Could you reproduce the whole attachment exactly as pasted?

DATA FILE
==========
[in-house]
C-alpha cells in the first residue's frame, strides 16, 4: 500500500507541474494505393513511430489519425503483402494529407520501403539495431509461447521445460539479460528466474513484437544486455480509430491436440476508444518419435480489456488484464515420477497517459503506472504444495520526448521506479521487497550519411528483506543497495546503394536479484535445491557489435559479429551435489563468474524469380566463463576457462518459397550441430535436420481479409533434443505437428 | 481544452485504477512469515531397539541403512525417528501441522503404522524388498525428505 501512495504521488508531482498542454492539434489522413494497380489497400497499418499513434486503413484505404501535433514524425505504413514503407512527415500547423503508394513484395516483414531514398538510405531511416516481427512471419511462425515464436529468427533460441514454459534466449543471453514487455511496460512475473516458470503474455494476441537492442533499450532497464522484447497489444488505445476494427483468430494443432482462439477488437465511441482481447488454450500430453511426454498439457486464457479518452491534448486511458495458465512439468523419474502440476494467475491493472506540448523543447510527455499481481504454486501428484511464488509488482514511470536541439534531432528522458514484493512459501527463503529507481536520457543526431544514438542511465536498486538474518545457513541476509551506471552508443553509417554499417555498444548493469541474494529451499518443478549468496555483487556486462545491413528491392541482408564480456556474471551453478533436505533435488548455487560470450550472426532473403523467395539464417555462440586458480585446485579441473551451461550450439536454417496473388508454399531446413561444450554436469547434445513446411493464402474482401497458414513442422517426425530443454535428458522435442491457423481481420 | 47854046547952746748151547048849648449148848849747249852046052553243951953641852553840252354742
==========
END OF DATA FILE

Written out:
[in-house]
C-alpha cells in the first residue's frame, strides 16, 4: 500500500507541474494505393513511430489519425503483402494529407520501403539495431509461447521445460539479460528466474513484437544486455480509430491436440476508444518419435480489456488484464515420477497517459503506472504444495520526448521506479521487497550519411528483506543497495546503394536479484535445491557489435559479429551435489563468474524469380566463463576457462518459397550441430535436420481479409533434443505437428 | 481544452485504477512469515531397539541403512525417528501441522503404522524388498525428505 501512495504521488508531482498542454492539434489522413494497380489497400497499418499513434486503413484505404501535433514524425505504413514503407512527415500547423503508394513484395516483414531514398538510405531511416516481427512471419511462425515464436529468427533460441514454459534466449543471453514487455511496460512475473516458470503474455494476441537492442533499450532497464522484447497489444488505445476494427483468430494443432482462439477488437465511441482481447488454450500430453511426454498439457486464457479518452491534448486511458495458465512439468523419474502440476494467475491493472506540448523543447510527455499481481504454486501428484511464488509488482514511470536541439534531432528522458514484493512459501527463503529507481536520457543526431544514438542511465536498486538474518545457513541476509551506471552508443553509417554499417555498444548493469541474494529451499518443478549468496555483487556486462545491413528491392541482408564480456556474471551453478533436505533435488548455487560470450550472426532473403523467395539464417555462440586458480585446485579441473551451461550450439536454417496473388508454399531446413561444450554436469547434445513446411493464402474482401497458414513442422517426425530443454535428458522435442491457423481481420 | 47854046547952746748151547048849648449148848849747249852046052553243951953641852553840252354742